Traffic deaths in the U.S. peaked in the late 70s, even though the number of people, cars, and miles driven keeps going up. That’s government regulation for you.
Or consider this: Taking the lead out of gasoline has made American children measurably smarter. What’s that worth to our future economy? What’s that worth personally, to them and to us?
3. The rich are job destroyers, not job creators. You can’t have a mass-production economy if the masses can’t afford the products they make. So when the rich get too rich, growth suffers.
The last time the rich captured this much of our nation’s income was 1929 — the last time the economy crashed this badly. It’s not a coincidence.
4. Rich heirs are parasites. In political rhetoric, rich people are all hard-working, risk-taking entrepreneurs. Because politicians need contributions from the rich, they can’t point out just how useless most second-and-third-generation millionaires and billionaires are.
We are encouraged to resent the unemployed worker who doesn’t try hard enough to find a new job, but not the heir who never works. We’re encouraged to resent the black or Hispanic who gets into Harvard through affirmative action, but not the “legacy” Ivy Leaguer whose test scores are even worse.
Our plunging inheritance tax has increased inequality in the worst possible way, and makes us more like the hereditary aristocracies of 18th-century Europe. In spite of the pop-culture vampire revival, we’re still missing the underlying social metaphor of the original Dracula: Those exotically beguiling aristocrats are sucking our blood.
5. The U.S. government can’t go bankrupt (unless it decides to). Even President Obama has been invoking the spectre of government bankruptcy, but it can’t happen in any literal sense.
Why? The overwhelming majority of federal government’s expenses are in dollars. Its debt is in dollars. So what are dollars? Whatever the Federal Reserve says they are.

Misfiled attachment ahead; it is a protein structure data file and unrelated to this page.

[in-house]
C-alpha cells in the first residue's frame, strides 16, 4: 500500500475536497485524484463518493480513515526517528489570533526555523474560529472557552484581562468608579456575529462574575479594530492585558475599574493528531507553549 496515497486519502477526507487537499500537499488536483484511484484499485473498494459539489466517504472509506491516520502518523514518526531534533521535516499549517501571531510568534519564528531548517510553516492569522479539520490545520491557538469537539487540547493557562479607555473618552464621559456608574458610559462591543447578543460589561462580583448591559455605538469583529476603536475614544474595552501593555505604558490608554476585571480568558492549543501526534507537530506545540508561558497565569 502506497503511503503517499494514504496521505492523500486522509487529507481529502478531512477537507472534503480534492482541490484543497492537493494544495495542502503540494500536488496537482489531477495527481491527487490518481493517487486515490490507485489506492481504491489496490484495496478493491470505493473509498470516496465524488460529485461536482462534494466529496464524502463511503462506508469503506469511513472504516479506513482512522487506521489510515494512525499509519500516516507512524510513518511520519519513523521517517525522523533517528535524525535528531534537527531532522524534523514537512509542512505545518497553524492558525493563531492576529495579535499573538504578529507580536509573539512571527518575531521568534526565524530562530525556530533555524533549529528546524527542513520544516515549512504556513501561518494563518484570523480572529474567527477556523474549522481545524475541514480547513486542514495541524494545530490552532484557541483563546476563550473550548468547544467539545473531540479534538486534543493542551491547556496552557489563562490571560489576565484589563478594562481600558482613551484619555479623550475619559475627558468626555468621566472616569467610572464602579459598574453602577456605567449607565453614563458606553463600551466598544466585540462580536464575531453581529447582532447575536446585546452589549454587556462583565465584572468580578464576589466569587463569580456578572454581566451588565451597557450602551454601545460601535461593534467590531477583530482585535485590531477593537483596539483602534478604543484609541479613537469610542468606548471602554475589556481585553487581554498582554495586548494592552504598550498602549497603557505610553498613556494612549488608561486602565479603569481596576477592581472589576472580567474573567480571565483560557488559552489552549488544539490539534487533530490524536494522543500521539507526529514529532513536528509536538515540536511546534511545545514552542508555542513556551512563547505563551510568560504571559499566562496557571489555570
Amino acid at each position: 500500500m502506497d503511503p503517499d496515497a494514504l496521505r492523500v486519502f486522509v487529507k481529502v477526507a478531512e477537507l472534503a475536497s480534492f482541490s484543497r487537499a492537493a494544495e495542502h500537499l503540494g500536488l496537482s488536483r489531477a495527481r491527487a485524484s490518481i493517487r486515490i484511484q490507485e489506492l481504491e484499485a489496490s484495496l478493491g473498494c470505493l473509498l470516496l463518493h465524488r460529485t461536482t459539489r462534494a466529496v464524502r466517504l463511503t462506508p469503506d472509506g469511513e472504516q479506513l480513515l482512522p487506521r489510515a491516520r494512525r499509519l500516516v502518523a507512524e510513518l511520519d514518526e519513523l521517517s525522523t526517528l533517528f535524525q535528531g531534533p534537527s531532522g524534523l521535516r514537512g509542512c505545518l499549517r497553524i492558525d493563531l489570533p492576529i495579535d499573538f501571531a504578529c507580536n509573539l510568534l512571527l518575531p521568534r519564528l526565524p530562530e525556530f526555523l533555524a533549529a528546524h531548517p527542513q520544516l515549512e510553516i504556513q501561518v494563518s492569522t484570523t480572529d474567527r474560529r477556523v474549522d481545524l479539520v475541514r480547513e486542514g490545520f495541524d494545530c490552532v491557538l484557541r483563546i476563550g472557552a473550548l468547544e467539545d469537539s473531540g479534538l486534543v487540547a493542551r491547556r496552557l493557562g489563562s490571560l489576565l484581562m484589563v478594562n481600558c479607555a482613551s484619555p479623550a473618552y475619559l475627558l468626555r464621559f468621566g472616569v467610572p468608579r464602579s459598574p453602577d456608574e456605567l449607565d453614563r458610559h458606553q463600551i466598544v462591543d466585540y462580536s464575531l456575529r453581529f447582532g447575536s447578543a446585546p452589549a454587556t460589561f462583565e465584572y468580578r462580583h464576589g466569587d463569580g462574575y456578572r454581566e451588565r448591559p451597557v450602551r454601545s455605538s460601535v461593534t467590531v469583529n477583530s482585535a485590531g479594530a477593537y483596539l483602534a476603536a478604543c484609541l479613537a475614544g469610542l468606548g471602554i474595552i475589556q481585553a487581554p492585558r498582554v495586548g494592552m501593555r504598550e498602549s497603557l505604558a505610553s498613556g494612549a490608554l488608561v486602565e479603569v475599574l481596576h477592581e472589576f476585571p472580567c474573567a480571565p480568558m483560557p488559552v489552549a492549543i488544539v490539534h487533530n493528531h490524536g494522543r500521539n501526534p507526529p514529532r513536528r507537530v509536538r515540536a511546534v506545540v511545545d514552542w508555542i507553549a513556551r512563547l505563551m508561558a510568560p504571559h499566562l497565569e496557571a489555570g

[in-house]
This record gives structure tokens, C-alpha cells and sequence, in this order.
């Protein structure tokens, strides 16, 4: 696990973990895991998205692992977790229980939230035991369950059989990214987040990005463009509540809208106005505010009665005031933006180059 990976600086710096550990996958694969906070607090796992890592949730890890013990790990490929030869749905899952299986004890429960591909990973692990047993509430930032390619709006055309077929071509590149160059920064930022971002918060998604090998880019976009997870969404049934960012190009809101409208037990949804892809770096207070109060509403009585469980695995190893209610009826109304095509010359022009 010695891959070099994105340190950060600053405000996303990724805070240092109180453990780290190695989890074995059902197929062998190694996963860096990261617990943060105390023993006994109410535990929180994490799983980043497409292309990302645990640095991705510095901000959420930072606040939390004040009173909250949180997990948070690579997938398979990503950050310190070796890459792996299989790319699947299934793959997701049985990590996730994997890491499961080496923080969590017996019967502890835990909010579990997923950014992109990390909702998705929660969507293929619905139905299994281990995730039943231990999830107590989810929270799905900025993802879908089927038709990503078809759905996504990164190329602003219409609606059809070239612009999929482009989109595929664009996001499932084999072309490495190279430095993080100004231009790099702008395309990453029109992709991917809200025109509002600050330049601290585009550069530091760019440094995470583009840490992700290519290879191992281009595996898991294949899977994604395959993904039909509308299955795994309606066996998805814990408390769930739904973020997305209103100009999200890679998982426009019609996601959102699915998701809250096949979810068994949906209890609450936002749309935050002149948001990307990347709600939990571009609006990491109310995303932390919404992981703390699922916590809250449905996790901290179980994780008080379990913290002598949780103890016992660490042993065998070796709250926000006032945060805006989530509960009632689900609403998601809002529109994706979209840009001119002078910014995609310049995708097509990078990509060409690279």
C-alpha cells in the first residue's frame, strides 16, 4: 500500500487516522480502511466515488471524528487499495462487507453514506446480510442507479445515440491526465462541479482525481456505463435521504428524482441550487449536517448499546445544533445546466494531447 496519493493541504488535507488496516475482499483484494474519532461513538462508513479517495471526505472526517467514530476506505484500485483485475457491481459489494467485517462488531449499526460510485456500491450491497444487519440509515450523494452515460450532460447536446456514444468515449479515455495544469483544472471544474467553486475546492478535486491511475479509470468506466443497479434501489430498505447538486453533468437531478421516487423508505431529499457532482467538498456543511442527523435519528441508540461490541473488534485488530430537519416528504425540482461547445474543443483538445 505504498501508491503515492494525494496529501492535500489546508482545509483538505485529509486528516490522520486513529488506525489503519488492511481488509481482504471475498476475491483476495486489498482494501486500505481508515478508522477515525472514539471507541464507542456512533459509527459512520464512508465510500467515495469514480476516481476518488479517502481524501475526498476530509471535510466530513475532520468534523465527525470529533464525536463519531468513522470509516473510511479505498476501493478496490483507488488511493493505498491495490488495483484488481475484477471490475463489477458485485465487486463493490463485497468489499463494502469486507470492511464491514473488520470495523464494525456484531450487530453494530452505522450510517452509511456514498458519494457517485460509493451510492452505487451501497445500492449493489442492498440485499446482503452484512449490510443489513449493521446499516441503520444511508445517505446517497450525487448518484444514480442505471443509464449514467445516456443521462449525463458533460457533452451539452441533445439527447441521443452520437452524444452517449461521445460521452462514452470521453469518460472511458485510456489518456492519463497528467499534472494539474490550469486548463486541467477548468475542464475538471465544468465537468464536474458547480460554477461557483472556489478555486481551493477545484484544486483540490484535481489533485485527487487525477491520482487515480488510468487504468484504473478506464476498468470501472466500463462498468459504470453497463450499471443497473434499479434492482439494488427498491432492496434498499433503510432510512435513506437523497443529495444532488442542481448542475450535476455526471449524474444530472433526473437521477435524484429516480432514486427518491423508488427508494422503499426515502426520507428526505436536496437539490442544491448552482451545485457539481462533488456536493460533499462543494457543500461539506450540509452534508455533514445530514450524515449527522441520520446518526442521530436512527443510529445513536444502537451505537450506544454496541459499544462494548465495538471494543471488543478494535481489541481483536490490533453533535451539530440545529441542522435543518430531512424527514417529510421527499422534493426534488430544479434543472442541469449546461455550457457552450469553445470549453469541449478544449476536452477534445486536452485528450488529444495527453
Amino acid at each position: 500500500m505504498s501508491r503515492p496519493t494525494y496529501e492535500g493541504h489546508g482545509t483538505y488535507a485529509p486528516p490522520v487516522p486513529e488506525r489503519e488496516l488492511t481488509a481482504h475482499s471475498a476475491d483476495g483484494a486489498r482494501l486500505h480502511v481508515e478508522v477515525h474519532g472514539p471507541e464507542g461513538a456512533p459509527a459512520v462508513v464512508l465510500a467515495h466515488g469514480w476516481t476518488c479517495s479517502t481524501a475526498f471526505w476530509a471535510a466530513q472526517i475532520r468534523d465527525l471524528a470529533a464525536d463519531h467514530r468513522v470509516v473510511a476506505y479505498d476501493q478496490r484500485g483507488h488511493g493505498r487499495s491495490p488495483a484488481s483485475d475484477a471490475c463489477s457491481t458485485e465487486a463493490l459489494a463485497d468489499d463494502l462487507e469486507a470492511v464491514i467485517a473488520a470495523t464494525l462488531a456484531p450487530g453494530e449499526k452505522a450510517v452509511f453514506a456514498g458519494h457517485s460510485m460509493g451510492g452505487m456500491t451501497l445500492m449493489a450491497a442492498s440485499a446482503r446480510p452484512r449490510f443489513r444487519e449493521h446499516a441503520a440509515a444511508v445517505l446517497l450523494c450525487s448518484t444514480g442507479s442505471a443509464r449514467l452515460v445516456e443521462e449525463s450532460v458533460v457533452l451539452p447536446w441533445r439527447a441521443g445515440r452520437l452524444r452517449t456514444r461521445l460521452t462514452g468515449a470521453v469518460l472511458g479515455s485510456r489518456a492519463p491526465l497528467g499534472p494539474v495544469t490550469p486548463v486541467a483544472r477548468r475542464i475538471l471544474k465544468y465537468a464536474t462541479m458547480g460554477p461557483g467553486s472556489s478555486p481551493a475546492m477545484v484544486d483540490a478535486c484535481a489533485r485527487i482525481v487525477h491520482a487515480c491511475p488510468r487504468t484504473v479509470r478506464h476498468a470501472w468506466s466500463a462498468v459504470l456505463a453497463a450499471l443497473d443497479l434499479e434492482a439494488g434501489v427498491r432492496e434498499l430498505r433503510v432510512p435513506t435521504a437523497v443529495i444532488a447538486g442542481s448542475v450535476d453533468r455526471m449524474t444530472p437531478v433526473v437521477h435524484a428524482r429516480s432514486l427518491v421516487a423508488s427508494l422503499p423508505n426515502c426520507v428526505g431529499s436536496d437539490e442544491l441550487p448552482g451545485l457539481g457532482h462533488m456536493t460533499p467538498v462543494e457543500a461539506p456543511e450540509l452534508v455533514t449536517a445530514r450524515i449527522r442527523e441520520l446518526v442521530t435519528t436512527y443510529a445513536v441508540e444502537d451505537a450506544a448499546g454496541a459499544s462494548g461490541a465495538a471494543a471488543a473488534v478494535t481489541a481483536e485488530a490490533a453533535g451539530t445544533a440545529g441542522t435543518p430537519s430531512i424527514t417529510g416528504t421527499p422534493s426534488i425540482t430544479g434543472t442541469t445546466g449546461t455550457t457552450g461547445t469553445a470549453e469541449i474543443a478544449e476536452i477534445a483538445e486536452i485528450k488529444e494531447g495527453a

The Fed creates dollars the way that Delta creates frequent flier miles: It enters them on a spreadsheet. The U.S. Treasury has an account at the Fed, which the Fed can replenish by creating dollars to buy government bonds. Or it could just let the Treasury’s balance go negative. No sparks would fly out of the Fed’s computers. Negative numbers work just fine.
The only way the U. S. government can go bankrupt is if it creates a crisis for itself, like the recent debt-ceiling debacle. As long as Congress is willing to authorize the government to pay its debts, the government can pay its debts.
Though it can’t go bankrupt, the government could pay a penalty for running a big deficit in two ways: The markets could drive up interest rates (which isn’t happening), or the Fed creating dollars could increase inflation (which isn’t happening, but should).
6. Some inflation right now would be a good thing. The official mandate of the Federal Reserve is to balance inflation against unemployment. It doesn’t. The Fed goes on red-alert at every hint of inflation, but the current unemployment is not inspiring similar alarm.
An easier money policy would lower unemployment at the “cost” of inflation — which would actually be a benefit. Anybody who lived through the 70s remembers the mindset inflation brings: You don’t sit on piles of cash. You buy or invest now, because stuff is only going to cost more later.
Corporations are sitting on a trillion dollars of cash. Rich people are probably sitting on even more. A little fear of inflation would get that money moving again.
7. Fill in your own unspoken truth. …